Often using vivid and compelling language, Plath addresses many topics in her letters — from politics and literature to her education and love life to her own unbridled literary ambitions and her plans to achieve them. The sheer quantity of the letters — Volume 1 runs to more than 1,300 pages — is as impressive as their quality ... Engaging and revealing, The Letters of Sylvia Plath offers a captivating look into the life and inner thinking of one of the most influential writers of the 20th century.
Frieda Hughes, the couple’s daughter and only surviving child, begins the book of letters with a spectacularly defensive foreword — a tribute less to Plath than to Hughes...There is the effect, slightly comic and horrifying, of the daughter presiding over the vow renewal ceremony for the ghosts of her parents ... to speak of Plath’s letters is to speak of her relationship with Aurelia, to whom she wrote twice a day at times — long letters that swarmed to fill every inch of space on the page and trailed onto the envelopes. This was, no doubt, lovely for her mother (and her biographers), but it can be rough going for even the committed Plathophile ... The achievement of this avalanche of letters — 1,300 pages and counting — is that it disabuses everyone of the notion that Plath wasn’t aware of her contradictions or in (some) control of them. She referenced her two selves every time she went from blonde to brunette. Her honors thesis was, in part, on Dostoevsky’s The Double, after all, in which a self splits, and one kills the other. 'How can you be so many women to so many people,' she once wrote in her journal, 'oh you strange girl?'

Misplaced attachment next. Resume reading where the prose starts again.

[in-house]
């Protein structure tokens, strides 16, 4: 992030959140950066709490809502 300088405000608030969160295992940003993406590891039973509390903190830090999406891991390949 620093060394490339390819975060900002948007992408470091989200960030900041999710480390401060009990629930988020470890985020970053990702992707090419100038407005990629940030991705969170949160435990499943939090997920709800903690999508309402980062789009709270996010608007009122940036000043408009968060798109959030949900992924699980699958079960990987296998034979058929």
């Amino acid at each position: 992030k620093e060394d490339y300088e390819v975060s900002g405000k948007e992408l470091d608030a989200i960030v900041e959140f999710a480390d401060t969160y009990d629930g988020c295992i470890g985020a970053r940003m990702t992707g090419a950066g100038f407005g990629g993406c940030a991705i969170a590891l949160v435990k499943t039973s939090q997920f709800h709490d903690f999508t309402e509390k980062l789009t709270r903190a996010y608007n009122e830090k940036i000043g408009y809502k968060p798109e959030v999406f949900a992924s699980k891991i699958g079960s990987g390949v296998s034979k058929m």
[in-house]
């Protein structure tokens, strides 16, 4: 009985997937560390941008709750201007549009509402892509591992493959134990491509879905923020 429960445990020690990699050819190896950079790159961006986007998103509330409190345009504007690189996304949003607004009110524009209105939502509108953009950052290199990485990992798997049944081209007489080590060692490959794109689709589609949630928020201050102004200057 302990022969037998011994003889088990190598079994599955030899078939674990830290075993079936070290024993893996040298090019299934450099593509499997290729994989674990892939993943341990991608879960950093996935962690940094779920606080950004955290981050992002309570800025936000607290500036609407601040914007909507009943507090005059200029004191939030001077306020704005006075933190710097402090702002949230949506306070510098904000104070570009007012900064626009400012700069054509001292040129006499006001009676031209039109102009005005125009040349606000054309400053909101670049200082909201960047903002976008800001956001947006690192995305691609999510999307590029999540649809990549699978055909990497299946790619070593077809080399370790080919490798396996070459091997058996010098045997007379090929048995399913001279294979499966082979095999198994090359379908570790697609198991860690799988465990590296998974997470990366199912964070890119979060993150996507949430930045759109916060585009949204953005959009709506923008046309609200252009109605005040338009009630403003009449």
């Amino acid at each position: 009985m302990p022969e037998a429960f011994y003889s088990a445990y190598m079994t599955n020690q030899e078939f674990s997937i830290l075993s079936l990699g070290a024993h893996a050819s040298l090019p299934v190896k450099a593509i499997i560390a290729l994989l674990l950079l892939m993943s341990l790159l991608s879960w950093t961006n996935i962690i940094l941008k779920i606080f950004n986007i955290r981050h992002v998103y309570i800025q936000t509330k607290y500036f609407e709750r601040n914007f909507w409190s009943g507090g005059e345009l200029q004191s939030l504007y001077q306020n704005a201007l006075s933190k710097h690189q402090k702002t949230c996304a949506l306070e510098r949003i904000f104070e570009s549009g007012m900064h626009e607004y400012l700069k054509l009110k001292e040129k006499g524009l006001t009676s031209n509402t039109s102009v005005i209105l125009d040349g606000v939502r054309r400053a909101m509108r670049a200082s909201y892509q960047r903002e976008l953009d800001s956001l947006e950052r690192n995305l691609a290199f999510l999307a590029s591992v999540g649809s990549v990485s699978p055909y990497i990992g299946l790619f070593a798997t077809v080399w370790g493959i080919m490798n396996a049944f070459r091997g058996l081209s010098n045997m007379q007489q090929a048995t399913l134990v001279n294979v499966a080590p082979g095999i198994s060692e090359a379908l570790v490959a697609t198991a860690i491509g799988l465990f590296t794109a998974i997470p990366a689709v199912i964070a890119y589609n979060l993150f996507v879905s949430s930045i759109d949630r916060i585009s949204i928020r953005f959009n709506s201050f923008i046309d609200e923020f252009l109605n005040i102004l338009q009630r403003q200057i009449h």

Lugging around this rusty anchor of a book – it runs to more than 1,400 pages – what I felt mostly was exasperation. The notion that Plath’s every utterance is sacred would be dumb even if she ranked with Keats or Waugh as one of the truly great letter writers. The fact that she clearly doesn’t – the majority of those in this volume, written to her mother, Aurelia, are marked by their quotidian sameyness – only makes it seem the more vacuous ... The reader, then, is entirely in Plath’s hands, which is not only tricky in narrative terms – ellipses come as standard in correspondence of which you get to read only one side – but also perilously unbalanced. Where does the truth, or what passes for it, ultimately lie? The editors offer us no rudder ... Plath’s letters to the men she imagined she loved before Hughes have a certain too-muchness: a risky intensity of feeling that brings to mind a circus knife-thrower marking an outline with her blades. So, too, do the 16 love letters, owned by her daughter Frieda and now published for the first time, that she wrote to Hughes in 1956, the year they married (and the book’s cut-off point). Nevertheless, it is for these last that you should borrow this collection from your library, and to which you should turn once it’s in your hands. They alone make the prospect of volume two seem fully tantalising.